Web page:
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DVD review - November 24, 2003

Spinervals 8.0 - Recovery & Technique

Coach Troy's back...

By Anthony Tan

A 7.5 rating for a recovery session? Be afraid.
Photo ©: Cyclingnews

Too cold, too wet, or just don't want to get your bike dirty? Sorry, no excuses - there's still the indoor trainer option, and Coach Troy's waiting with his whip in hand.

After reviewing a training video that came with the CycleOps Fluid2 home trainer a few weeks ago, I realised (after almost wetting myself at Tyler Hamilton and Scott Moninger's bouffants circa 1996) that even for the most motivated individual, one can sometime do with a push, especially when it comes to training indoors.

The video, although still relevant today, turned out to be an old one, and has now been superceded by a set of training videos from Carmichael Training Systems - Chris Carmichael being one of the best known modern-day cycling coaches due to his association with five-time Tour de France winner Lance Armstrong. So Coach Troy Jacobson went to the back of the video cabinet, R.I.P. Or so I thought...

Umm... how did that get here?

Then a new indoor training DVD arrived on my desk: Spinervals 8.0 - Recovery & Technique. "45 minutes of technique training - one leg drills, high cadence super spins & more," read the blurb at the bottom. 'Well, that doesn't sound too bad,' I thought to myself. Doing absolutely nothing, ummm... I mean, recovery is one of my fortes. And my technique on while recovering on the couch, err, I mean... bike is, according to my friends, one of the best. Then I saw the difficulty rating: 7.5/10; on the Spinervals scale, that's halfway between moderate (a 5/10) and extreme (10/10) - quite high for a recovery session... I was hoping for a score in the low 3s.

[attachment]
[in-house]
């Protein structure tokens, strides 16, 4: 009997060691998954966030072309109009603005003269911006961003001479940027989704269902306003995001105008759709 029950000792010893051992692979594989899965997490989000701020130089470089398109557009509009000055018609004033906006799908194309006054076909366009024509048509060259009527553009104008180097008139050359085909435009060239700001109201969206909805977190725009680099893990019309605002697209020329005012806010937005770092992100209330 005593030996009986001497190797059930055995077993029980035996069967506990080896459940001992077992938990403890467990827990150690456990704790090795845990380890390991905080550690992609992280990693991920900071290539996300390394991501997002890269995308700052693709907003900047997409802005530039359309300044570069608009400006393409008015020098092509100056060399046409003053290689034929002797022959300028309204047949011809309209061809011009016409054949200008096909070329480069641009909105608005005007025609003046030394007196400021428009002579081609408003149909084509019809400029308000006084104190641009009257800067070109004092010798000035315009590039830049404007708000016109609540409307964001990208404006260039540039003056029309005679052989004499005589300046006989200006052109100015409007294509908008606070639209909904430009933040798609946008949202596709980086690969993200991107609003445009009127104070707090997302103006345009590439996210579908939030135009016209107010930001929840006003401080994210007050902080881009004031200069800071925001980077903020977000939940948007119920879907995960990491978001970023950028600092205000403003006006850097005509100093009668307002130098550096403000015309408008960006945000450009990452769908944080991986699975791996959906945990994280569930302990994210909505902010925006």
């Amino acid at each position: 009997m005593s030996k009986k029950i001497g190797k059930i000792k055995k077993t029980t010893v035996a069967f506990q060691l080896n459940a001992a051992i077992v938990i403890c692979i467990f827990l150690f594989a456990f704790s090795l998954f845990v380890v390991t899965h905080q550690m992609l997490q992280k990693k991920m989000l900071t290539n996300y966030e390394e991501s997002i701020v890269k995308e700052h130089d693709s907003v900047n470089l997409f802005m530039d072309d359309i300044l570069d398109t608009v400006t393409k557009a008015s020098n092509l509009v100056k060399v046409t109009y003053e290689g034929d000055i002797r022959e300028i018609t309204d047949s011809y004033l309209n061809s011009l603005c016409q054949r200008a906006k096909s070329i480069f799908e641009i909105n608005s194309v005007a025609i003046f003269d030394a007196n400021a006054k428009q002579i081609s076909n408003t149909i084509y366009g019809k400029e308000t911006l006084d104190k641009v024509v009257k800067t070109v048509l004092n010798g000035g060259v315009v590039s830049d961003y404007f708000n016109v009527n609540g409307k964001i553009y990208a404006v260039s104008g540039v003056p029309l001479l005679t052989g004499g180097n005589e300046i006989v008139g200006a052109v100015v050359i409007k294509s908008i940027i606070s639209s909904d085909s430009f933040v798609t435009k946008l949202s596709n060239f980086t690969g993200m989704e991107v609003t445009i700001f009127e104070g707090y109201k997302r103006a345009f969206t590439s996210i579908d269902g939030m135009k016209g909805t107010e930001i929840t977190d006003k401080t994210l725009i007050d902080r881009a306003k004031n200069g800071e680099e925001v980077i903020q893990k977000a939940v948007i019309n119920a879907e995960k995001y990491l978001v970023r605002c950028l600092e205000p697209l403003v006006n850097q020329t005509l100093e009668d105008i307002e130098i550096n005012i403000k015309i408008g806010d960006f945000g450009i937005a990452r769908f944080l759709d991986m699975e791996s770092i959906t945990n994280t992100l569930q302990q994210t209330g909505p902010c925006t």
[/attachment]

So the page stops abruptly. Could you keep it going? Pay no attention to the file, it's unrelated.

As I turned to the back cover, my fears were confirmed: Coach Troy was back, and he wasn't looking happy, at least not in the shot of him pictured next to a guy who didn't have bucketloads of sweat pouring off his head and arms. The back cover also revealed the truth behind the somewhat unassuming title: "Whether you are a novice cyclist or an experienced pro, you will get results by using Coach Troy Jacobson's Spinervals Cycling Workouts." OK, now I was starting to get scared...

Baby steps

After locking my rear wheel into the Fluid2, I shuffled over to my DVD player and tentatively fed the Spinverals 8.0 video into the slot, thinking, 'Wouldn't it be a shame if it weren't compatible with my video player?'

No such luck: up came the health warning: "This and all Spinerval Cycling workouts are designed to be used by experienced and conditioned cyclists." Well, I am experienced, though whether one would consider me to be 'conditioned' is highly debatable.

Like most DVD movies you watch, the main screen allows you to choose the whole video or a particular segment, although Coach Troy does ask you - very nicely - to try and complete the whole workout. For now, I was happy to oblige.

After a brief warm-up where Coach Troy introduces himself and the six cyclists who have chosen to participate, you're soon popping it in the 53x15 for 3x30 second intervals - a warm-up routine common to all Spinervals workouts. I prefer a little more warm-up time - another five minutes would do the job - so I paused the video and kept spinning along in an easy gear before going to the 'big dog'.

No need to ask Coach Troy twice

Now don't make Coach Troy mad...
Photo ©: Cyclingnews